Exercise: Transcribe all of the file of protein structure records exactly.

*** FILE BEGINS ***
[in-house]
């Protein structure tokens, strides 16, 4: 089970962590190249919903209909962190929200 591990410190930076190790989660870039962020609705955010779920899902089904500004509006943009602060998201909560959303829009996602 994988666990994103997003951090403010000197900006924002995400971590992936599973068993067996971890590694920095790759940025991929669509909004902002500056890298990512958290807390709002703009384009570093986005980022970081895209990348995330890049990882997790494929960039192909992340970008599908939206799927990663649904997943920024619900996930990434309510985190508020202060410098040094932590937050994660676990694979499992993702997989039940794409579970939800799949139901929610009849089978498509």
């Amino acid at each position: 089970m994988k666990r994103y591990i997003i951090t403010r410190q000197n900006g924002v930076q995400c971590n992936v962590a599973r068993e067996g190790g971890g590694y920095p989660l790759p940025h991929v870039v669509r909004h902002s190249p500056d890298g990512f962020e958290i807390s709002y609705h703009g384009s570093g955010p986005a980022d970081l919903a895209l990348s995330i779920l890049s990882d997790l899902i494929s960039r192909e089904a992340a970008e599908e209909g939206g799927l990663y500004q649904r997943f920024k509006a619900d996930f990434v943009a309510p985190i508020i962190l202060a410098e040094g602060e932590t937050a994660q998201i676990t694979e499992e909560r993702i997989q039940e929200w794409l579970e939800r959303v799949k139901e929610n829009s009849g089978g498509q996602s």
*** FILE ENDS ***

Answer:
[in-house]
């Protein structure tokens, strides 16, 4: 089970962590190249919903209909962190929200 591990410190930076190790989660870039962020609705955010779920899902089904500004509006943009602060998201909560959303829009996602 994988666990994103997003951090403010000197900006924002995400971590992936599973068993067996971890590694920095790759940025991929669509909004902002500056890298990512958290807390709002703009384009570093986005980022970081895209990348995330890049990882997790494929960039192909992340970008599908939206799927990663649904997943920024619900996930990434309510985190508020202060410098040094932590937050994660676990694979499992993702997989039940794409579970939800799949139901929610009849089978498509």
């Amino acid at each position: 089970m994988k666990r994103y591990i997003i951090t403010r410190q000197n900006g924002v930076q995400c971590n992936v962590a599973r068993e067996g190790g971890g590694y920095p989660l790759p940025h991929v870039v669509r909004h902002s190249p500056d890298g990512f962020e958290i807390s709002y609705h703009g384009s570093g955010p986005a980022d970081l919903a895209l990348s995330i779920l890049s990882d997790l899902i494929s960039r192909e089904a992340a970008e599908e209909g939206g799927l990663y500004q649904r997943f920024k509006a619900d996930f990434v943009a309510p985190i508020i962190l202060a410098e040094g602060e932590t937050a994660q998201i676990t694979e499992e909560r993702i997989q039940e929200w794409l579970e939800r959303v799949k139901e929610n829009s009849g089978g498509q996602s």